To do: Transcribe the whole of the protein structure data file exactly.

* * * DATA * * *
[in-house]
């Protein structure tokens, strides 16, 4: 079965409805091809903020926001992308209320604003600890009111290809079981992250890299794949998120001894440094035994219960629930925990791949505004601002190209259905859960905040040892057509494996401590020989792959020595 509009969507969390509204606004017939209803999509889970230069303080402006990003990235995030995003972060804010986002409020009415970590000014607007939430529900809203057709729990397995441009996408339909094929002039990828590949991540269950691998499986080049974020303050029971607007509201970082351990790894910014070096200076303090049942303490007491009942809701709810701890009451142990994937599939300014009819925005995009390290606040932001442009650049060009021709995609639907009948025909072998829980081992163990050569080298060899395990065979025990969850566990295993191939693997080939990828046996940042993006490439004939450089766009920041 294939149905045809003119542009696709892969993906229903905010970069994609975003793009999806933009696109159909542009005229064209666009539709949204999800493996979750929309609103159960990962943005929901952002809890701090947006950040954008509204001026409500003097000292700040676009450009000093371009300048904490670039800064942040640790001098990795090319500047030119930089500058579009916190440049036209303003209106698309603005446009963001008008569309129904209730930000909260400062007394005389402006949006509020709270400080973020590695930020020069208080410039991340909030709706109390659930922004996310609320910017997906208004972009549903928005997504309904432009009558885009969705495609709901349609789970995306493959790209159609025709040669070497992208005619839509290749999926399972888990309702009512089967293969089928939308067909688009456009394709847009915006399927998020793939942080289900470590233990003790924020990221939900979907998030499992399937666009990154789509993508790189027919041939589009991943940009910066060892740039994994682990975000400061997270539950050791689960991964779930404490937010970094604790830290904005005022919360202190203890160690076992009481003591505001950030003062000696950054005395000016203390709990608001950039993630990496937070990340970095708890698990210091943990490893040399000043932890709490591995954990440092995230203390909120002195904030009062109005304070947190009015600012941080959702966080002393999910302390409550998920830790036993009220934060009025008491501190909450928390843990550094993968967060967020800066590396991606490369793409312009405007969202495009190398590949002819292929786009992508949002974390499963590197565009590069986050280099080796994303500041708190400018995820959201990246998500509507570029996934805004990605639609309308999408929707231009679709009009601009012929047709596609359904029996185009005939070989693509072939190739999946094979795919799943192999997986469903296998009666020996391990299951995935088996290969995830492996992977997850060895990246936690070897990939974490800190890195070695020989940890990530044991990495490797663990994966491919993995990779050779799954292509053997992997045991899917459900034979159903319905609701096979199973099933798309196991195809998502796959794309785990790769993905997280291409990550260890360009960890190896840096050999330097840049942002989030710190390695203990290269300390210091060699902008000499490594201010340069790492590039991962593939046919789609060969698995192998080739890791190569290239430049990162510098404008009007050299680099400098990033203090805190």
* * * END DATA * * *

[in-house]
């Protein structure tokens, strides 16, 4: 079965409805091809903020926001992308209320604003600890009111290809079981992250890299794949998120001894440094035994219960629930925990791949505004601002190209259905859960905040040892057509494996401590020989792959020595 509009969507969390509204606004017939209803999509889970230069303080402006990003990235995030995003972060804010986002409020009415970590000014607007939430529900809203057709729990397995441009996408339909094929002039990828590949991540269950691998499986080049974020303050029971607007509201970082351990790894910014070096200076303090049942303490007491009942809701709810701890009451142990994937599939300014009819925005995009390290606040932001442009650049060009021709995609639907009948025909072998829980081992163990050569080298060899395990065979025990969850566990295993191939693997080939990828046996940042993006490439004939450089766009920041 294939149905045809003119542009696709892969993906229903905010970069994609975003793009999806933009696109159909542009005229064209666009539709949204999800493996979750929309609103159960990962943005929901952002809890701090947006950040954008509204001026409500003097000292700040676009450009000093371009300048904490670039800064942040640790001098990795090319500047030119930089500058579009916190440049036209303003209106698309603005446009963001008008569309129904209730930000909260400062007394005389402006949006509020709270400080973020590695930020020069208080410039991340909030709706109390659930922004996310609320910017997906208004972009549903928005997504309904432009009558885009969705495609709901349609789970995306493959790209159609025709040669070497992208005619839509290749999926399972888990309702009512089967293969089928939308067909688009456009394709847009915006399927998020793939942080289900470590233990003790924020990221939900979907998030499992399937666009990154789509993508790189027919041939589009991943940009910066060892740039994994682990975000400061997270539950050791689960991964779930404490937010970094604790830290904005005022919360202190203890160690076992009481003591505001950030003062000696950054005395000016203390709990608001950039993630990496937070990340970095708890698990210091943990490893040399000043932890709490591995954990440092995230203390909120002195904030009062109005304070947190009015600012941080959702966080002393999910302390409550998920830790036993009220934060009025008491501190909450928390843990550094993968967060967020800066590396991606490369793409312009405007969202495009190398590949002819292929786009992508949002974390499963590197565009590069986050280099080796994303500041708190400018995820959201990246998500509507570029996934805004990605639609309308999408929707231009679709009009601009012929047709596609359904029996185009005939070989693509072939190739999946094979795919799943192999997986469903296998009666020996391990299951995935088996290969995830492996992977997850060895990246936690070897990939974490800190890195070695020989940890990530044991990495490797663990994966491919993995990779050779799954292509053997992997045991899917459900034979159903319905609701096979199973099933798309196991195809998502796959794309785990790769993905997280291409990550260890360009960890190896840096050999330097840049942002989030710190390695203990290269300390210091060699902008000499490594201010340069790492590039991962593939046919789609060969698995192998080739890791190569290239430049990162510098404008009007050299680099400098990033203090805190």